I read books and sought advice from friends.  The more I read and talked, the more I felt as if it was my fault that things were like this.  I was told that he wouldn't do this stuff unless I was "letting him get away with it" or that we "need more rules".   I felt hopeless and miserable.  

I started to wonder what exactly people thought was happening in a house like mine, where there's a wild one.  Do people think that I sit back with my eyes shut and let the walls crumble around me?  Do they think we equip him with sharpies and scissors and let him loose?  The truth is that even if there are rules for behavior, some little ones will challenge them and a time out isn't a deterrent.  He just wasn't connecting the behavior with the time-out in a cause & effect way.  

Over the year we got better at being his parent.  We turned around his dresser so he couldn't climb the drawers or empty them out.  We took the shades out of the windows so he couldn't pull them down and took all books from the room to prevent shredding.  We installed gates EVERYWHERE, bought cups with lids for us and put knob covers on any door we didn't want him to open.  Yeah, it might sound like lockdown, but we turned our home into a place that would reduce his temptations so there would be less frustration for us (and more sanity) and more days where we had no time-outs or yelling.  We were ALL happier with things this way.  It's not pretty, but it's not forever.  

Somewhere along the line things started to change.  I'm not sure when exactly, and I honestly didn't realize how much things had changed until a friend who I rarely see said to me "From your posts on Facebook, it sounds like things are getting better".  And I thought....yeah, it had been a while since there was an "incident" so extreme that the world would be amused at hearing about it.  I started to think about my little boy (who was now 3 years old) and how far things have come in the last 6 months and it's remarkable.  He's still him but he's a better listener, time-outs ARE an effective deterrent for naughty behavior, and we even put the shades back in his bedroom.  He's not a perfect child, but his behavior is so changed that we feel hopeful for the future.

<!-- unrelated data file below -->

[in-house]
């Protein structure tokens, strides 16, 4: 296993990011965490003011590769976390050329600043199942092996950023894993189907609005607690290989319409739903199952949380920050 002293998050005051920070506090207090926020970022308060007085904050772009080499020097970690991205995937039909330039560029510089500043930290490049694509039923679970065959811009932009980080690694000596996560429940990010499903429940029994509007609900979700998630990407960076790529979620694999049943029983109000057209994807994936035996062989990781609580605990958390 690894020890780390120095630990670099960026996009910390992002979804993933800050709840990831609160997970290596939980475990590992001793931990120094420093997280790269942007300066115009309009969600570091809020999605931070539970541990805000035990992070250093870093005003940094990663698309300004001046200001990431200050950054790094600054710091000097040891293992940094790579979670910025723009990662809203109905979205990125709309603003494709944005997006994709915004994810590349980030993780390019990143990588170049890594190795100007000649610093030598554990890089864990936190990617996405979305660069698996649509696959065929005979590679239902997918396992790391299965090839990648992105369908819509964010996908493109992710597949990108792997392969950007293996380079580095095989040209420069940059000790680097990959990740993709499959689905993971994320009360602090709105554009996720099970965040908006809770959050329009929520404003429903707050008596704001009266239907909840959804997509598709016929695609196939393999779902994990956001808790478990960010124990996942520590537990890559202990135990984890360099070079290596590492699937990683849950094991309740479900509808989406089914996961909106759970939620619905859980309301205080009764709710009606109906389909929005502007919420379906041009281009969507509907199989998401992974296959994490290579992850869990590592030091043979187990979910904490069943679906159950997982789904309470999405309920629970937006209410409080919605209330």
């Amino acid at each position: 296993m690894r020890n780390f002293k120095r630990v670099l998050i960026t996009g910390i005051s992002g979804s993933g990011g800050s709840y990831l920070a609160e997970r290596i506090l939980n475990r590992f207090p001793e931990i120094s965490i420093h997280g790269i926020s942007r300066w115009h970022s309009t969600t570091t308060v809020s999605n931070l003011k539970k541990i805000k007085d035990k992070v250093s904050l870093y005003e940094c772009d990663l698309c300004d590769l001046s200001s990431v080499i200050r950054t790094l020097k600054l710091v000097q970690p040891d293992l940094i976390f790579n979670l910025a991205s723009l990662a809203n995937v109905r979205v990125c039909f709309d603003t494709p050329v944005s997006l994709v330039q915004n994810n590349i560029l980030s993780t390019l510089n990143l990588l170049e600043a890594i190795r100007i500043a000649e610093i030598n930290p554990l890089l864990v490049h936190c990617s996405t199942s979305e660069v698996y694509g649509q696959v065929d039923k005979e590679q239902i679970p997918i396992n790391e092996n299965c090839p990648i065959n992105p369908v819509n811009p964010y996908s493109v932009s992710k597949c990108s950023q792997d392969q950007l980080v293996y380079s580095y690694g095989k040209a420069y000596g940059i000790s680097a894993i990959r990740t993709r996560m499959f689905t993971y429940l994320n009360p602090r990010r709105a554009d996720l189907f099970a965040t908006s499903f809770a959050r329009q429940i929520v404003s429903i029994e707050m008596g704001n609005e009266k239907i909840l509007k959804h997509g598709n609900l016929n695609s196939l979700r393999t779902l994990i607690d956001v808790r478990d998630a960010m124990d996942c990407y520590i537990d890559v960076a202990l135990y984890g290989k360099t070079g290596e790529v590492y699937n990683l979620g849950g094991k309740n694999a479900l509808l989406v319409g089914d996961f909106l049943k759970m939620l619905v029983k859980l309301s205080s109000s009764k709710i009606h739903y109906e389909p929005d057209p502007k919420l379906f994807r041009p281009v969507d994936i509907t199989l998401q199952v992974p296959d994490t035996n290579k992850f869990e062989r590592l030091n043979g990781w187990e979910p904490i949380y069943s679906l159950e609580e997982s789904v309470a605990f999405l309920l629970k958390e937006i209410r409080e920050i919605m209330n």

So what was it that helped?  I think setting him up for success by extensive childproofing his spaces was really important.  But the biggest factor was just him growing up.  Maybe his behavior was related to the frustration that comes with limited verbal communication, maybe it was impulsiveness, maybe it was lack of cause & effect understanding.  I don't really know for sure, but things are better and I'm thankful.

To parents of a challenging child, who are at their wits end, who are in tears, or finding themselves saying "NO", "Stop that", "Don't touch", "Put it down", "Let go", or "Please do not eat that" more than they say anything else, please know it won't be forever.  It's not like a light switch.  The change can sneak up on you, and one day you will find yourself in a much calmer, happier place and wonder how the heck that happened.  


Thursday, June 27, 2013

Kitchen Reno - Wall to Wall

Always busy around here - in addition to this kitchen renovation, our summer is full of trips to the pool, dances in the sprinkler, a bit of veggie gardening, and playing with friends.  Updates have been sporadic, but we ARE making progress!

This weekend was all about a little more wiring and a little more drywall.  It's not all up, but the room has about 90% of the studs covered!  It's starting to look and feel like a real room.  Let's take a look!